Adaptation and conservation insights from the koala genome.

Nature Genetics
50

2018

Abstract +

The koala, the only extant species of the marsupial family Phascolarctidae, is classified as 'vulnerable' due to habitat loss and widespread disease. We sequenced the koala genome, producing a complete and contiguous marsupial reference genome, including centromeres. We reveal that the koala's ability to detoxify eucalypt foliage may be due to expansions within a cytochrome P450 gene family, and its ability to smell, taste and moderate ingestion of plant secondary metabolites may be due to expansions in the vomeronasal and taste receptors. We characterized novel lactation proteins that protect young in the pouch and annotated immune genes important for response to chlamydial disease. Historical demography showed a substantial population crash coincident with the decline of Australian megafauna, while contemporary populations had biogeographic boundaries and increased inbreeding in populations affected by historic translocations. We identified genetically diverse populations that require habitat corridors and instituting of translocation programs to aid the koala's survival in the wild.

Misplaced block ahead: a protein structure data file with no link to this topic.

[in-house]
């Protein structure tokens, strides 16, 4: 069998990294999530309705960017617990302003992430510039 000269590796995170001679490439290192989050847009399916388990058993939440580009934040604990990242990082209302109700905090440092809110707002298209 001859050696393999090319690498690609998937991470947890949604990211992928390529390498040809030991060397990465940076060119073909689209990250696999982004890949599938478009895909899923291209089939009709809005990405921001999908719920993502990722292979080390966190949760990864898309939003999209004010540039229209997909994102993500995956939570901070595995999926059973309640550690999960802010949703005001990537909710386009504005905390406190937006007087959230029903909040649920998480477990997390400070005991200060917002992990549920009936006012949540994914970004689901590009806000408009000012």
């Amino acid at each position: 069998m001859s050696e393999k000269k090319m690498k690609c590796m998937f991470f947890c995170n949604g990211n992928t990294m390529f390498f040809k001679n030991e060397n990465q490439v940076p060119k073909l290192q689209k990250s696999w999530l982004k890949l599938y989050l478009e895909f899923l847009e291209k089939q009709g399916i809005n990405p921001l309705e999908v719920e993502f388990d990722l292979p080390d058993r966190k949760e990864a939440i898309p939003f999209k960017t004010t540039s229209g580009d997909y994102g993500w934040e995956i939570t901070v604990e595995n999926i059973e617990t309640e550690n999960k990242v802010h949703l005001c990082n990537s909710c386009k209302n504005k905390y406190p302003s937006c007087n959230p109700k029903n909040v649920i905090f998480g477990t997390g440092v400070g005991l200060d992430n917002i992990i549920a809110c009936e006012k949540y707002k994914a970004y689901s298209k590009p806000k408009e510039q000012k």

De novo repeat interruptions are associated with reduced somatic instability and mild or absent clinical features in myotonic dystrophy type 1.

European Journal of Human Genetics
ePub ahead of print

2018

Abstract +

Myotonic dystrophy type 1 (DM1) is a multisystem disorder, caused by expansion of a CTG trinucleotide repeat in the 3'-untranslated region of the DMPK gene. The repeat expansion is somatically unstable and tends to increase in length with time, contributing to disease progression. In some individuals, the repeat array is interrupted by variant repeats such as CCG and CGG, stabilising the expansion and often leading to milder symptoms. We have characterised three families, each including one person with variant repeats that had arisen de novo on paternal transmission of the repeat expansion. Two individuals were identified for screening due to an unusual result in the laboratory diagnostic test, and the third due to exceptionally mild symptoms. The presence of variant repeats in all three expanded alleles was confirmed by restriction digestion of small pool PCR products, and allele structures were determined by PacBio sequencing. Each was different, but all contained CCG repeats close to the 3'-end of the repeat expansion. All other family members had inherited pure CTG repeats. The variant repeat-containing alleles were more stable in the blood than pure alleles of similar length, which may in part account for the mild symptoms observed in all three individuals. This emphasises the importance of somatic instability as a disease mechanism in DM1. Further, since patients with variant repeats may have unusually mild symptoms, identification of these individuals has important implications for genetic counselling and for patient stratification in DM1 clinical trials.

Fern genomes elucidate land plant evolution and cyanobacterial symbioses.

Nature Plants
4, 460-472

2018

Abstract +